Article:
It's the traditional way to have vitamin C in abundance during the cold months in climatic zones like central Europe and large parts of the U.S or in Canada.
Sauerkraut was also used to prevent scurvy, because of it's keeping quality at sea and it's high vitamin C content.
In short, it's a fermentation of sugars contained in vegetables by a lactobazillus strain. The lactobazillus ferments the sugars into lactic acid. The acidity keeps unwanted bacteria and molds from taking over.
And as a "green" treat, you don't need external energy like in a freezer. Normal cellar temperatures are ok.
And of course the taste of a selfmade kraut beats every industrially fast produced product. It has even found it's way into the "haute cuisine". Have you ever tried a Champagnekraut with a nice fish? You will certainly be delighted.
Step 1: Ingredients
If you can't find exactly the same sort that we use, never mind and be creative. Try different sorts in small quantities to find out, which one you like the most.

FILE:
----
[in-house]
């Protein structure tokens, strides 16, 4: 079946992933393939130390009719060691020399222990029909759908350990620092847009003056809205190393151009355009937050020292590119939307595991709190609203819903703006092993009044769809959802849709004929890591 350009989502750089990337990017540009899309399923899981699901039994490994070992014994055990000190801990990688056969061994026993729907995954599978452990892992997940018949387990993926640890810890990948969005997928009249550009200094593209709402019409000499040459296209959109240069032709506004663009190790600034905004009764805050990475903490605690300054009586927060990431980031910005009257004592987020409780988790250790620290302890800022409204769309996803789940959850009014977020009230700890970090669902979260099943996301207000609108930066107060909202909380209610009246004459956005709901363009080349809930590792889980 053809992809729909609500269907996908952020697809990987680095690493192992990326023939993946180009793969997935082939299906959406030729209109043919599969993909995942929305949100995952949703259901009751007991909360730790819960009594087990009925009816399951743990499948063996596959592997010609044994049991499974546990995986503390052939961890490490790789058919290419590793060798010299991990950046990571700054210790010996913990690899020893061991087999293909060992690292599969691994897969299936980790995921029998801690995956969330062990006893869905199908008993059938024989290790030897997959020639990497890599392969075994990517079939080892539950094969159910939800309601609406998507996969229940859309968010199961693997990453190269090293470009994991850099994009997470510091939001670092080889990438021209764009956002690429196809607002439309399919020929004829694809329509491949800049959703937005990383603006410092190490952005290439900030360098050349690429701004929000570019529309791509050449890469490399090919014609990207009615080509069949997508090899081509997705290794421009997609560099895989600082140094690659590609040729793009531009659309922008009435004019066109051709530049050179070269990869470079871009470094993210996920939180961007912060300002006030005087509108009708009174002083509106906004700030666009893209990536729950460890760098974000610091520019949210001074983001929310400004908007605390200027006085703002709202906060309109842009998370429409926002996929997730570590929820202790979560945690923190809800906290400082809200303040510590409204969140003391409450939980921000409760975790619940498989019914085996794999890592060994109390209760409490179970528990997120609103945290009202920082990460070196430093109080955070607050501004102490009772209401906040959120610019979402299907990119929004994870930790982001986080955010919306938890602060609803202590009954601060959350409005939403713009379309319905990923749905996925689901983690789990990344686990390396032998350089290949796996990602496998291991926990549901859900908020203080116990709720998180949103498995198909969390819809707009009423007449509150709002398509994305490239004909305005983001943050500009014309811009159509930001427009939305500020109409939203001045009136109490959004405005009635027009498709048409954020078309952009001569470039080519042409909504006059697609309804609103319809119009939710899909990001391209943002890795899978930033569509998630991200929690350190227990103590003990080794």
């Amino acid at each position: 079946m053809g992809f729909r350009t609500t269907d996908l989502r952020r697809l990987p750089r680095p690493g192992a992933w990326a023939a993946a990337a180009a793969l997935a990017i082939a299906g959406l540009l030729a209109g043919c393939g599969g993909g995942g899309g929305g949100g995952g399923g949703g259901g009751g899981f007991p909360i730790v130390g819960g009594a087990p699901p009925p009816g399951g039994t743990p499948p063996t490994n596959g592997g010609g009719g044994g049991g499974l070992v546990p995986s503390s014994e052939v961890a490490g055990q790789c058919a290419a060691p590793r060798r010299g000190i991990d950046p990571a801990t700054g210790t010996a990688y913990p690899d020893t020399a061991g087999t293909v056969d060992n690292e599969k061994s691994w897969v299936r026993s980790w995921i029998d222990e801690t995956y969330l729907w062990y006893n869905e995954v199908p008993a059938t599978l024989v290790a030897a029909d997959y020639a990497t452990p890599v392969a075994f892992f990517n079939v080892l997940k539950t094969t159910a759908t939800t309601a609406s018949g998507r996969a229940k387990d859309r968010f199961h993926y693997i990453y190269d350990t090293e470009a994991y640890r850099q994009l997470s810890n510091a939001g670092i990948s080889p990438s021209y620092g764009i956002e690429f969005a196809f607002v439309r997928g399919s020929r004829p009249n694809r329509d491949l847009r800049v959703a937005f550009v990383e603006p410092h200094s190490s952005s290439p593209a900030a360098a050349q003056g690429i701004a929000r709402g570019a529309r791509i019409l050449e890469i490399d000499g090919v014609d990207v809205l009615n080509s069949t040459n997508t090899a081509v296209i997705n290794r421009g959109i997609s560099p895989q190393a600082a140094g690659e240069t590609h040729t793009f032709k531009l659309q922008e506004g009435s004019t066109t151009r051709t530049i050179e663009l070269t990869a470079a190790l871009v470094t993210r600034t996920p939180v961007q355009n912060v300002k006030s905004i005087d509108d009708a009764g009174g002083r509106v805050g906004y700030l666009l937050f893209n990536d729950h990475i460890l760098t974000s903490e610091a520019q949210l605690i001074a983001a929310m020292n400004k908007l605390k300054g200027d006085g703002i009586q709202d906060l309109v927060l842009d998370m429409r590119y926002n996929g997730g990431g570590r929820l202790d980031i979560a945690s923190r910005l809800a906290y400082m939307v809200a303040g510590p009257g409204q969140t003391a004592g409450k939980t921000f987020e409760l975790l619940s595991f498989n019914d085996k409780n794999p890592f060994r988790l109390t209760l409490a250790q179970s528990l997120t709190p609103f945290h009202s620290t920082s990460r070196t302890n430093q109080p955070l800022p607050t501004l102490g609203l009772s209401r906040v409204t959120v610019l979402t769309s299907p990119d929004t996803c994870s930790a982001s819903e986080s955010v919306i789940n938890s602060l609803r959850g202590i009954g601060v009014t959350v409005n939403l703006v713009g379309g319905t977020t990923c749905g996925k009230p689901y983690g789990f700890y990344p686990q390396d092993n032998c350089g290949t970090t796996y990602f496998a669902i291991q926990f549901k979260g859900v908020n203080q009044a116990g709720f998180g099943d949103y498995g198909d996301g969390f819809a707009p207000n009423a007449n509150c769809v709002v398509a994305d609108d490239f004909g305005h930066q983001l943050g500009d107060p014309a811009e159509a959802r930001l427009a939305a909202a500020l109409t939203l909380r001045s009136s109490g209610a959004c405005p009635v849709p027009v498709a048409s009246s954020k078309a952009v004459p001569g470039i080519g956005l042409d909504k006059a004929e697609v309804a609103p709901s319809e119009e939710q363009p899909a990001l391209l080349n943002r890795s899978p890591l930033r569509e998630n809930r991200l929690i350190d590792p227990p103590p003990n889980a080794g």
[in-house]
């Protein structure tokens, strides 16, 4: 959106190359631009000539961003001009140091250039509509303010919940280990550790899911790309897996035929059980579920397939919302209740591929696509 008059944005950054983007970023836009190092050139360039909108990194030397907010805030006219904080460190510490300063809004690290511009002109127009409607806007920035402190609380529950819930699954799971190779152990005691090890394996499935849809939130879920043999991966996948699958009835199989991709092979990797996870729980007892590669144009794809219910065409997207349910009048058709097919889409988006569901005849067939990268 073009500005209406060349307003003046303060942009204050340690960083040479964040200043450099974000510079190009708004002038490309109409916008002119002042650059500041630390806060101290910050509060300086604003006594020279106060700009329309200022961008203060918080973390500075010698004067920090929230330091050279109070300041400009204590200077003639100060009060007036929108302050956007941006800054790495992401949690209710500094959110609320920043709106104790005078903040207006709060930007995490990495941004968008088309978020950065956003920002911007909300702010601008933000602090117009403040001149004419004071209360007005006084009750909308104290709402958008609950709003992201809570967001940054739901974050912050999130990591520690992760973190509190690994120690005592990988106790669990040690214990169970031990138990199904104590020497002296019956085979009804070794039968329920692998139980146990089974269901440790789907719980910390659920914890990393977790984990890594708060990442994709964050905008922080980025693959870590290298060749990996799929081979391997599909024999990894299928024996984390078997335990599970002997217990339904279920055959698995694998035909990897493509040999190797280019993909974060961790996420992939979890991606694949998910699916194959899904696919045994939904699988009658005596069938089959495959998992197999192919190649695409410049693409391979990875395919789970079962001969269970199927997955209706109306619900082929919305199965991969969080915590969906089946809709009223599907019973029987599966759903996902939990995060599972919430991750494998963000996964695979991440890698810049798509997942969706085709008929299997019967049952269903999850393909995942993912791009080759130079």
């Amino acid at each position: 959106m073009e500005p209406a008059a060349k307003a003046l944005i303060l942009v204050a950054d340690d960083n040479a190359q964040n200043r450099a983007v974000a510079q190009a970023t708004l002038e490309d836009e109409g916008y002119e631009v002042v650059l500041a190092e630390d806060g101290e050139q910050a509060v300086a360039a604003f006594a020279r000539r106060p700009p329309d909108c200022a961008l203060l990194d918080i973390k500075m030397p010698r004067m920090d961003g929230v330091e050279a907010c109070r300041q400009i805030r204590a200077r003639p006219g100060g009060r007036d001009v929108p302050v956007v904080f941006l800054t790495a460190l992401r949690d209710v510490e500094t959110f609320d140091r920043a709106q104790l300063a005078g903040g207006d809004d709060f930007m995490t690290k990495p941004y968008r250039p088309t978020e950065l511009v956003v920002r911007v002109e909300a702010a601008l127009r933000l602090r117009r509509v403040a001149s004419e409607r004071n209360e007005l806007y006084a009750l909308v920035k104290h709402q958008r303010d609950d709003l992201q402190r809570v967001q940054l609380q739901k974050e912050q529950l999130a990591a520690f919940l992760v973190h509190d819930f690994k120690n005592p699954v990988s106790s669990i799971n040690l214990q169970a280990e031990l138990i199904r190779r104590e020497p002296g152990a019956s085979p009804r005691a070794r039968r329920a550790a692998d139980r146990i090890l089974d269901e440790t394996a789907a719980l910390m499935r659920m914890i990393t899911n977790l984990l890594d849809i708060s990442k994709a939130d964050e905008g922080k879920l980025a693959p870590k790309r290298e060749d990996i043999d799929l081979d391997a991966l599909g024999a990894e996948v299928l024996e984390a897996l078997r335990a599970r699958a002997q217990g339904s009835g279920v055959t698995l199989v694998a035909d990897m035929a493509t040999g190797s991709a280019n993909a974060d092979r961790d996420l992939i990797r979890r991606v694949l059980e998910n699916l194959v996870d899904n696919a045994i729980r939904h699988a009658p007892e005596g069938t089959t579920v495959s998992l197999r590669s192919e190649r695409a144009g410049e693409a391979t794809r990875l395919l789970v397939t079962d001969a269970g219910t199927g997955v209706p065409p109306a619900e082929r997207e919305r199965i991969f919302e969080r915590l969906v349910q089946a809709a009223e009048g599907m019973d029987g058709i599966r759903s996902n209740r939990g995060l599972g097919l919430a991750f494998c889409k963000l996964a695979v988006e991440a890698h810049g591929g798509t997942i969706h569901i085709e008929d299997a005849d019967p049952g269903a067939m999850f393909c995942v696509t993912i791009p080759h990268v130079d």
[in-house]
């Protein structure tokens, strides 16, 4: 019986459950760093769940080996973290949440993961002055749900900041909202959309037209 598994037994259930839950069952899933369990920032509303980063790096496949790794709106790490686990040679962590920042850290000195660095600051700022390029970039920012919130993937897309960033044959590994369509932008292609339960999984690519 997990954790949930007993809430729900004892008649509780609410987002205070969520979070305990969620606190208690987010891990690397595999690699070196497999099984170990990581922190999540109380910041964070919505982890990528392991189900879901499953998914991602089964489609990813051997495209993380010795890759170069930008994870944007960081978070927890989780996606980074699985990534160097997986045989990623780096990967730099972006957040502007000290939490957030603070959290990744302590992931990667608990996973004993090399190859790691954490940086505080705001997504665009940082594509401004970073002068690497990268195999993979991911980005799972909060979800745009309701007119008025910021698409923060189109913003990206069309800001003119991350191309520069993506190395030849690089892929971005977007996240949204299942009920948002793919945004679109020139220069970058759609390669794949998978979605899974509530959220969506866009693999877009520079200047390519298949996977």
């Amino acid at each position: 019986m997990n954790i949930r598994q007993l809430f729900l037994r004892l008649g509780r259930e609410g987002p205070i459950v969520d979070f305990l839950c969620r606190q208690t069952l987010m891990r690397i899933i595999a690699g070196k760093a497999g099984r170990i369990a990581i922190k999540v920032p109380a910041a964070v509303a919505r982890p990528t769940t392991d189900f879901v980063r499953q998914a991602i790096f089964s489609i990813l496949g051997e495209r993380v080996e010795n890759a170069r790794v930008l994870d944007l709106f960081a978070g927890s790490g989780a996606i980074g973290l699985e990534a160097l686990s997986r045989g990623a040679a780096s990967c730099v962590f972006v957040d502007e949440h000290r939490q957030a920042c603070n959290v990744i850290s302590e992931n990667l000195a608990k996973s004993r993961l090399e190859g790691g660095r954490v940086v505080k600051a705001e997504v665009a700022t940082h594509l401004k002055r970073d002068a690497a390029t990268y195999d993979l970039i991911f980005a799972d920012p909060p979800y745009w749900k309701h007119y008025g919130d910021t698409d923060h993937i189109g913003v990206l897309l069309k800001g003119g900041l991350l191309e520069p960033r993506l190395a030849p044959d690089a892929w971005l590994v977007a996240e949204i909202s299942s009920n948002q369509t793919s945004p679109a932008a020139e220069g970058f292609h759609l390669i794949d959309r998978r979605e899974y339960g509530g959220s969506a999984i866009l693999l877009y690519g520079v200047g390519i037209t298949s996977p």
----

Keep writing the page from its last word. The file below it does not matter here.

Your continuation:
What we use is a certain type of cabbage, typically grown on the "Fildern", which is southeast of Stuttgart.
It's called "Spitzkohl" or "Spitzkabis" pointed cabbage. They look like the Coneheads in the movie.
We were lucky to find them at a local organic farm.
For the most basic way to make Kraut, you only need two ingredients:
Cabbage and salt.
But traditionally, caraway seeds and juniper berries are added in addition.
We started with a more sophisticated recipe and enhanced it over the years.
for 80kg / 176 lb of cabbage we used
2400g / 5.3 lb onions
1200g / 2.6 lb horse radish
2.1 liters / 76 fl oz of white wine (we took 3 bottles of Riesling)
1500g / 53 oz of salt (1.5-2% of the cabbage weight) if possible, use kosher or non iodized salt
120g / 4.25 oz dried juniper berries
100g / 3.5 oz dried caraway seeds
80g / 2.8 oz dried yellow mustard seeds
30g / 1 oz dried garden dill / aneto
In addition, you can add freeze-dried lactic acid bacteria, to ensure a strong fermentation. We never did this and everything went well with the naturally present bacteria on the cabbage.